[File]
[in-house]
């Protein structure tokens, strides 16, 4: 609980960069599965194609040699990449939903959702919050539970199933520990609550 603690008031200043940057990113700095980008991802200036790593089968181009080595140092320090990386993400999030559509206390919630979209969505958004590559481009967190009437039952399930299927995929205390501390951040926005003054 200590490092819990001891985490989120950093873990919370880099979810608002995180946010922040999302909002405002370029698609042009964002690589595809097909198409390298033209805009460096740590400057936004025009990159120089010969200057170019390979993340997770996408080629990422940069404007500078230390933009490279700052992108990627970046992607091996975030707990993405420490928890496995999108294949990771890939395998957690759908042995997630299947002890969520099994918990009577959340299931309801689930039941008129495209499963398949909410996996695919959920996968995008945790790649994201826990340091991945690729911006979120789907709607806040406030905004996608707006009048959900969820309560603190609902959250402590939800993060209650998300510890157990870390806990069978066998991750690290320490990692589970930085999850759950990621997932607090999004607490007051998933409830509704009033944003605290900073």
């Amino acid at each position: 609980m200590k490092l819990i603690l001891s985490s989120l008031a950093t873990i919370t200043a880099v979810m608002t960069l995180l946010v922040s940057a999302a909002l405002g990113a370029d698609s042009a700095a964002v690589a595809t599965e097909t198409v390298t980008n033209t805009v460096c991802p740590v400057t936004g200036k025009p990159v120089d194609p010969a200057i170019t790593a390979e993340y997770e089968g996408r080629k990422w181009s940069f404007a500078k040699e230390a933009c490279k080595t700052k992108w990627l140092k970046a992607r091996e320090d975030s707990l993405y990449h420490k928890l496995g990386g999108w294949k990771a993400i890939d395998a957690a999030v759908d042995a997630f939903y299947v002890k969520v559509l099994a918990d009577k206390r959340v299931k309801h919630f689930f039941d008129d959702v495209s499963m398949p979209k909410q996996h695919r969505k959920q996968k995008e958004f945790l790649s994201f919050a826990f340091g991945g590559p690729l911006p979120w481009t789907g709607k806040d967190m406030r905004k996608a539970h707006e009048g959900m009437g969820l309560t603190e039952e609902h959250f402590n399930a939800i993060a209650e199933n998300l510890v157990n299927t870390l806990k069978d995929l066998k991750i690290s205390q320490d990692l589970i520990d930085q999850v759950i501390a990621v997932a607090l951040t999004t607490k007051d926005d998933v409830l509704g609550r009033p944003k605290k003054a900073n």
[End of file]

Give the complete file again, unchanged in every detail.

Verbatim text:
[in-house]
């Protein structure tokens, strides 16, 4: 609980960069599965194609040699990449939903959702919050539970199933520990609550 603690008031200043940057990113700095980008991802200036790593089968181009080595140092320090990386993400999030559509206390919630979209969505958004590559481009967190009437039952399930299927995929205390501390951040926005003054 200590490092819990001891985490989120950093873990919370880099979810608002995180946010922040999302909002405002370029698609042009964002690589595809097909198409390298033209805009460096740590400057936004025009990159120089010969200057170019390979993340997770996408080629990422940069404007500078230390933009490279700052992108990627970046992607091996975030707990993405420490928890496995999108294949990771890939395998957690759908042995997630299947002890969520099994918990009577959340299931309801689930039941008129495209499963398949909410996996695919959920996968995008945790790649994201826990340091991945690729911006979120789907709607806040406030905004996608707006009048959900969820309560603190609902959250402590939800993060209650998300510890157990870390806990069978066998991750690290320490990692589970930085999850759950990621997932607090999004607490007051998933409830509704009033944003605290900073």
């Amino acid at each position: 609980m200590k490092l819990i603690l001891s985490s989120l008031a950093t873990i919370t200043a880099v979810m608002t960069l995180l946010v922040s940057a999302a909002l405002g990113a370029d698609s042009a700095a964002v690589a595809t599965e097909t198409v390298t980008n033209t805009v460096c991802p740590v400057t936004g200036k025009p990159v120089d194609p010969a200057i170019t790593a390979e993340y997770e089968g996408r080629k990422w181009s940069f404007a500078k040699e230390a933009c490279k080595t700052k992108w990627l140092k970046a992607r091996e320090d975030s707990l993405y990449h420490k928890l496995g990386g999108w294949k990771a993400i890939d395998a957690a999030v759908d042995a997630f939903y299947v002890k969520v559509l099994a918990d009577k206390r959340v299931k309801h919630f689930f039941d008129d959702v495209s499963m398949p979209k909410q996996h695919r969505k959920q996968k995008e958004f945790l790649s994201f919050a826990f340091g991945g590559p690729l911006p979120w481009t789907g709607k806040d967190m406030r905004k996608a539970h707006e009048g959900m009437g969820l309560t603190e039952e609902h959250f402590n399930a939800i993060a209650e199933n998300l510890v157990n299927t870390l806990k069978d995929l066998k991750i690290s205390q320490d990692l589970i520990d930085q999850v759950i501390a990621v997932a607090l951040t999004t607490k007051d926005d998933v409830l509704g609550r009033p944003k605290k003054a900073n």